If you are old enough (and lucky enough) to have had the Internet in the nineties, you probably have the ringing sound "pshhhkkkkkkrrrrkackingkackingkackingtshchchchchchchch cch ding ding ding" seared into your mind for all time.
For those too young, that was the noise of you dialing into the Internet. It was the first step of the painful process of attempting to view a website, any website. Not even Netlfix, merely an image could take minutes to load.
Wait for it...
Then, if somebody in your household needed to use the telephone at the same time (possibly the big spinny wheel rotary dial telephone these teenagers are struggling to use in the "hilarious" video below that made me crumble into dust) that was it, no more Internet for you. Somehow by the 1990s humanity had progressed to the point that we'd developed rockets, nuclear power, and even the Spice Girls but not far enough to be able to use the Internet and a phone at the same time.
They were truly dark days, when even a 28.8Kbps modem could set you back around $520. I do not want to go back there, except maybe to give a few warnings about getting too close to coughing bats.
If you're young, however, and would like to experience the slow, slow Internet speeds that we were used to back in the '90s, you are in luck. A new website simulates the painful experience so you can.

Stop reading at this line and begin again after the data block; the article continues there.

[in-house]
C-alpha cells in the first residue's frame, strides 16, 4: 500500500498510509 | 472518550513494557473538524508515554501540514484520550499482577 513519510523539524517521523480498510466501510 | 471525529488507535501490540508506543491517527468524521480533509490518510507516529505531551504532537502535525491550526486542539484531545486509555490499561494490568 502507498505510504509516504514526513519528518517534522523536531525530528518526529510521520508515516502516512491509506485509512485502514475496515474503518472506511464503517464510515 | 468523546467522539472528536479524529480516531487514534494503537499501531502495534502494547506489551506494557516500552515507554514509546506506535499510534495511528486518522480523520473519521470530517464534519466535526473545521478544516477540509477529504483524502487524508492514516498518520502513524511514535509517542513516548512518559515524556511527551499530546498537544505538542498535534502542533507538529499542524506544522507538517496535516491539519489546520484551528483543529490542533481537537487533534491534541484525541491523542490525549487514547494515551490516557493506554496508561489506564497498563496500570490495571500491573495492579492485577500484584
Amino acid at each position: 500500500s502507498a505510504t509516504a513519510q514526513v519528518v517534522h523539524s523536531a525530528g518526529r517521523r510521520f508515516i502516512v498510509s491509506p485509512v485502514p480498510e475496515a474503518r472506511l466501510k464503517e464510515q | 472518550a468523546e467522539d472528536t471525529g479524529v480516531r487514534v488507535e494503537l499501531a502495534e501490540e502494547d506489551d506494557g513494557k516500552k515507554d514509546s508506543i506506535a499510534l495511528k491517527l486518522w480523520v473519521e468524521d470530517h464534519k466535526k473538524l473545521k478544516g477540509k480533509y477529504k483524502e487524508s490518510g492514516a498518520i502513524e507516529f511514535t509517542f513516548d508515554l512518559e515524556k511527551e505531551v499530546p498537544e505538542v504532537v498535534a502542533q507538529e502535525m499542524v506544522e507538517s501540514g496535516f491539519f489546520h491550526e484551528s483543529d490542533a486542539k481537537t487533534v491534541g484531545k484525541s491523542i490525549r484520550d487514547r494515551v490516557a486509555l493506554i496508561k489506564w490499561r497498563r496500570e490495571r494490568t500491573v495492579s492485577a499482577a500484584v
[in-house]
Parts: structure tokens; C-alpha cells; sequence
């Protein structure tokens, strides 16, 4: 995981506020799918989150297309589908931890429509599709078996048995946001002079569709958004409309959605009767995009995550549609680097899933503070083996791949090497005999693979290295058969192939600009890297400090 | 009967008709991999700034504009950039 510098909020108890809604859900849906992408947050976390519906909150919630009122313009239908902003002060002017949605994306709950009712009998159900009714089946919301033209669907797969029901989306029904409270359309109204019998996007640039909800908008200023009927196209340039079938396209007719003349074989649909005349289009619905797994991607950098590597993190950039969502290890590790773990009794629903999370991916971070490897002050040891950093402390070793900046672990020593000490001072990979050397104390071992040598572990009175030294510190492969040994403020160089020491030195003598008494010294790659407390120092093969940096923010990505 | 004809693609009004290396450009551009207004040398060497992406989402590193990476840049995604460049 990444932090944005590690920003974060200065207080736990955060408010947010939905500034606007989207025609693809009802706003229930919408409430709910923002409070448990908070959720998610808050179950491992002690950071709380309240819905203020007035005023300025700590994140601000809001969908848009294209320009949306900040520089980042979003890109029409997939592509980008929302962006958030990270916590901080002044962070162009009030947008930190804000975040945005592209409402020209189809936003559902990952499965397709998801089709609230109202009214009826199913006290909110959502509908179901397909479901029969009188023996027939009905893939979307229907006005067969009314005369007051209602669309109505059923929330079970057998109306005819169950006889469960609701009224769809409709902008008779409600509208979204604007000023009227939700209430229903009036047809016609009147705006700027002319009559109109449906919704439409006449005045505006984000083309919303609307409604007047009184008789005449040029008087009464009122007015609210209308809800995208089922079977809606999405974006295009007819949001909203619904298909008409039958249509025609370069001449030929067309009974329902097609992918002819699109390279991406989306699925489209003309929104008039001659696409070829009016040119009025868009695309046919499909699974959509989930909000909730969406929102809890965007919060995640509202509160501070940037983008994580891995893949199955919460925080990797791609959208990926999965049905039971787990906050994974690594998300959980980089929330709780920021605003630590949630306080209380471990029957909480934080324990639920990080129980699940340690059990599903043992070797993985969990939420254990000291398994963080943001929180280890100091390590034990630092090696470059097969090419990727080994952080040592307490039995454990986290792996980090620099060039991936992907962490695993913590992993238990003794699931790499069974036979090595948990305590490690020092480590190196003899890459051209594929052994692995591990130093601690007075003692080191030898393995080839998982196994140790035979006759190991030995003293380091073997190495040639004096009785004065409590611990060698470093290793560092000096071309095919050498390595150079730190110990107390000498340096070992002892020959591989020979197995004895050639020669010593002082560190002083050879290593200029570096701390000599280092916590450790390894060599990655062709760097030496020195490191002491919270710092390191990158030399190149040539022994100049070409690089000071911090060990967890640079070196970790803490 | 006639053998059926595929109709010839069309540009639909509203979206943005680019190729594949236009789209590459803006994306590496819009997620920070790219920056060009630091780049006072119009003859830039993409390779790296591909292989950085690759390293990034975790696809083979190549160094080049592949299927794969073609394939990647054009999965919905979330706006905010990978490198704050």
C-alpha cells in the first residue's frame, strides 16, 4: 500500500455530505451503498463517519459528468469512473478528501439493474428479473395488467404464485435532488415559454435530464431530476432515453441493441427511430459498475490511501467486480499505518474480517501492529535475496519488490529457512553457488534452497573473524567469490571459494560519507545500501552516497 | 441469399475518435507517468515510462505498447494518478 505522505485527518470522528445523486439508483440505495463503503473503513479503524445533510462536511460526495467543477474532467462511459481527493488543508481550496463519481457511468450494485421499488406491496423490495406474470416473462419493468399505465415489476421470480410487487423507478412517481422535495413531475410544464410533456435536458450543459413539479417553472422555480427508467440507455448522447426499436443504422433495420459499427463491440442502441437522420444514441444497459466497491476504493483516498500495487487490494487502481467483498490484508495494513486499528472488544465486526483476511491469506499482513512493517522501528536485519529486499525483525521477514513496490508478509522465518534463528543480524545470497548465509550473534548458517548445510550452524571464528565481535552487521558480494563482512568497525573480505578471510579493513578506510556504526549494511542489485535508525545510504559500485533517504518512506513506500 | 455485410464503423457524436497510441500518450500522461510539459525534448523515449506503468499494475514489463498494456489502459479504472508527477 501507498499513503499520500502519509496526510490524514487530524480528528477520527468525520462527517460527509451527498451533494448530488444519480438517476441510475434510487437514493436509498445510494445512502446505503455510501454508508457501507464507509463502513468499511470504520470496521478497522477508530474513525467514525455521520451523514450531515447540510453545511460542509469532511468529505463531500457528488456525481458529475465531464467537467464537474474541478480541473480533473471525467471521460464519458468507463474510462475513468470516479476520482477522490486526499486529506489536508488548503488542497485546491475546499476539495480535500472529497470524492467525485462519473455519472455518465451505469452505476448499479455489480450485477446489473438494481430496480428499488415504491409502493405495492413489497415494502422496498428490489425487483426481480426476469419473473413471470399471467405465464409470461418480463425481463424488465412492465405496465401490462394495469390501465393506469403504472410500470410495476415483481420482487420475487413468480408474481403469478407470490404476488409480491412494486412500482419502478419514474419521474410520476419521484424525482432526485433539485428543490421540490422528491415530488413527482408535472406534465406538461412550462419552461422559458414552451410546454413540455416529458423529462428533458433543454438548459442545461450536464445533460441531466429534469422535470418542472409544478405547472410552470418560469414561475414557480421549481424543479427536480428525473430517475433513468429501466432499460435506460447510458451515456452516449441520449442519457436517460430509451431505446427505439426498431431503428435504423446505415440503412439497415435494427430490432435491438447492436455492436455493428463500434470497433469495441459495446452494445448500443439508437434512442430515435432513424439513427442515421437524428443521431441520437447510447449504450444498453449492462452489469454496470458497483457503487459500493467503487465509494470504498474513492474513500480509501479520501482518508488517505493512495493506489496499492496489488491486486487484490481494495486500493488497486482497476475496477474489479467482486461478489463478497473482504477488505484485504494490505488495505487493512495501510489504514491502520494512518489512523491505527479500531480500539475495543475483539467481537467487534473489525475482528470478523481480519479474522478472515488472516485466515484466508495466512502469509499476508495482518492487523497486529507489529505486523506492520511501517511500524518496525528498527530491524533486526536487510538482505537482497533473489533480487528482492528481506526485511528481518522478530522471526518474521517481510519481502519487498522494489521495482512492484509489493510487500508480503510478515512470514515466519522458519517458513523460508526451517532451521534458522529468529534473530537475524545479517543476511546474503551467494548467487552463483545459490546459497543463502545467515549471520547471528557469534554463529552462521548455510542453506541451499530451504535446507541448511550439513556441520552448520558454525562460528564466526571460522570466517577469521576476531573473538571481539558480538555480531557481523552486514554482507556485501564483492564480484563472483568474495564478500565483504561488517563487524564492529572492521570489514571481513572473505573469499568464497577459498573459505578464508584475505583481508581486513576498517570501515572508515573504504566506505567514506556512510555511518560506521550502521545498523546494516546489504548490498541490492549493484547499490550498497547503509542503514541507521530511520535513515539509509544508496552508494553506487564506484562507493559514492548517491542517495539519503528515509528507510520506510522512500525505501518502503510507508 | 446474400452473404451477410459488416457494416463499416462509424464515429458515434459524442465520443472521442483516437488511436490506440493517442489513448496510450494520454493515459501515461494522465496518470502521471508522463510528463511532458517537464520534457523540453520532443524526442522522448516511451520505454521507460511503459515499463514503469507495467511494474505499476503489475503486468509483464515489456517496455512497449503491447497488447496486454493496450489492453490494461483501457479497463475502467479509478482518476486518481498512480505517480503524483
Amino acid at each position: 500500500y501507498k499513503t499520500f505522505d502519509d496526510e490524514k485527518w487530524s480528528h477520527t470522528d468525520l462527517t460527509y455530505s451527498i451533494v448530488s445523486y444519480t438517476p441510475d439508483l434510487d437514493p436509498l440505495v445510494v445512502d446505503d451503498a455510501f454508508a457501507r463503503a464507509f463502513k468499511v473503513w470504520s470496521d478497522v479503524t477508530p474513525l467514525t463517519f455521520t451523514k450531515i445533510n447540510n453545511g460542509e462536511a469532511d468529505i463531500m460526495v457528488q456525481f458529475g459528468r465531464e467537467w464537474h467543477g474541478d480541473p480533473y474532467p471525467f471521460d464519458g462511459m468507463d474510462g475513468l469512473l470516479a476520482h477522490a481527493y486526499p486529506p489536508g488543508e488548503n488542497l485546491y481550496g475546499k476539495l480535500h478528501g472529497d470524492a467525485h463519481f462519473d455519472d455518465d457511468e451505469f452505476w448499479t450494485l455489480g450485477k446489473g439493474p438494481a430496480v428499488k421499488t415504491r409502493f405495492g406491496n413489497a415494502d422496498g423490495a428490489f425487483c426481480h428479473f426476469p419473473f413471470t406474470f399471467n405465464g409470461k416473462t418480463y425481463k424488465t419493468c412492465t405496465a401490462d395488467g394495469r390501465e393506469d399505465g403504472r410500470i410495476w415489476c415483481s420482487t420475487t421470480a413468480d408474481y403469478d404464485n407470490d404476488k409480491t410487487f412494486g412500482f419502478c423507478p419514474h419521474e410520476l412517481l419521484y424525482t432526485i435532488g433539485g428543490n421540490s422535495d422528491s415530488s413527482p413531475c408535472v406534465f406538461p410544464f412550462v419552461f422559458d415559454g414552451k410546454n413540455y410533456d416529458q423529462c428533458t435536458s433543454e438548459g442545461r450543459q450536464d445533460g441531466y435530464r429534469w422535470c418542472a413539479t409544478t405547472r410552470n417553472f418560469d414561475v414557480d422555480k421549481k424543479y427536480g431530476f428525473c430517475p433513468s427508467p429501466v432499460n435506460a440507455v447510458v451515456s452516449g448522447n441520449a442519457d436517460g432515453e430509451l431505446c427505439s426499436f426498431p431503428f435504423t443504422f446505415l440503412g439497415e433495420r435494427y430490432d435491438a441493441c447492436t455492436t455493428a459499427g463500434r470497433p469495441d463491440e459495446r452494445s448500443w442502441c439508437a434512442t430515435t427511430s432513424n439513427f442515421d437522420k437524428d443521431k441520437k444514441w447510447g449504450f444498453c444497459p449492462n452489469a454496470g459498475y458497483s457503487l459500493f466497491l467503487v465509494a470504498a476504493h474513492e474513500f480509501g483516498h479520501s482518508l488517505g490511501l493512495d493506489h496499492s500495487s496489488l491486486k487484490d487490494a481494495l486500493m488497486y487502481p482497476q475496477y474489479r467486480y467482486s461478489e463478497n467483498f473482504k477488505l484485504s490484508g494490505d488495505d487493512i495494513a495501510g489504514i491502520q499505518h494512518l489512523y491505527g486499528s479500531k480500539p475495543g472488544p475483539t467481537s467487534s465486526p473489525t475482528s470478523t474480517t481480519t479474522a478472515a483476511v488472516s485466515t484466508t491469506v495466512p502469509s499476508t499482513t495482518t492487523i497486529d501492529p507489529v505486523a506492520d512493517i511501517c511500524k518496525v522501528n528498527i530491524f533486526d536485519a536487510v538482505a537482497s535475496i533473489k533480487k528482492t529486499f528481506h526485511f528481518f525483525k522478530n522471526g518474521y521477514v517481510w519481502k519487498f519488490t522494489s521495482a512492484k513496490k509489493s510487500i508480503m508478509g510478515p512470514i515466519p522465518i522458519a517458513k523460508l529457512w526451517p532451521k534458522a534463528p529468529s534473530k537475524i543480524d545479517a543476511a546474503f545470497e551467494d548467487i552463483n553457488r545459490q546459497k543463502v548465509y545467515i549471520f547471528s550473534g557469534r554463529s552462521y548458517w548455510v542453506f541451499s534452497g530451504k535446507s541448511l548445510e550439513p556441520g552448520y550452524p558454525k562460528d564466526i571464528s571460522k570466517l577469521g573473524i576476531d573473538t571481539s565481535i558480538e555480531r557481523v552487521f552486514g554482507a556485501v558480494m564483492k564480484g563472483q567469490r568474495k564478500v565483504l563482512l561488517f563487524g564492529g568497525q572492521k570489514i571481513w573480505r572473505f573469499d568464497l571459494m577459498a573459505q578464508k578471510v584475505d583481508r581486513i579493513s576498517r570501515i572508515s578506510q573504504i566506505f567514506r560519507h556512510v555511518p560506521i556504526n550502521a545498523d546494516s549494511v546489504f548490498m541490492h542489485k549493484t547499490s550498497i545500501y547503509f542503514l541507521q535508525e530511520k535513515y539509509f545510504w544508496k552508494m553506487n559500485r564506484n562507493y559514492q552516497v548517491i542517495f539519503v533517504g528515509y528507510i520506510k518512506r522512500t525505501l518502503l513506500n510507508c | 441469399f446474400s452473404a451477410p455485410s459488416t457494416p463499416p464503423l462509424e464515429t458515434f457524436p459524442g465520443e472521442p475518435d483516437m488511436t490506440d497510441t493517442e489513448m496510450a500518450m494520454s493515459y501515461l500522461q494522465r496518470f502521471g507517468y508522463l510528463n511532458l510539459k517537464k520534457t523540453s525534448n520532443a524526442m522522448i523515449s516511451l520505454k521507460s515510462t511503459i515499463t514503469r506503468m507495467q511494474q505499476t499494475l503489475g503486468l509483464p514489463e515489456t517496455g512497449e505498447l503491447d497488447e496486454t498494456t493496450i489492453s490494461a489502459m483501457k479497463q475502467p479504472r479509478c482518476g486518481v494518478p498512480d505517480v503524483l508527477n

"One thing most websites try to do is try to serve you the page as fast as possible. So I’ve decided to do the opposite. I’ve made a (toy) webserver which goes as slow as humanly possible," creator Terence Eder explained in a blog post. You can check it out at https://slowww.ml/, but as Eder says, you’ll need to be patient.
"This delivers a page at about 175 bits per second. Yes, bits. Not bytes," Eder wrote. "It is deliberately set to be about as fast as an adult human can read. Why do you need your pages delivered any faster than you can read?"
If you want to see more of the early Internet.
The project certainly delivers an authentic experience of image loading, as well as explaining how it all works, and is well worth an absurd amount of your time. Eder said that he initially wanted to use it as a HTML teaching aide, before deciding to make it an exercise in frustration instead.
"Can slowing things down make the web calmer and less distracting? Will it become a more thoughtful place to engage in dialogue? That sounds nice," he said. "Most likely, lockdown has sent me gently loopy."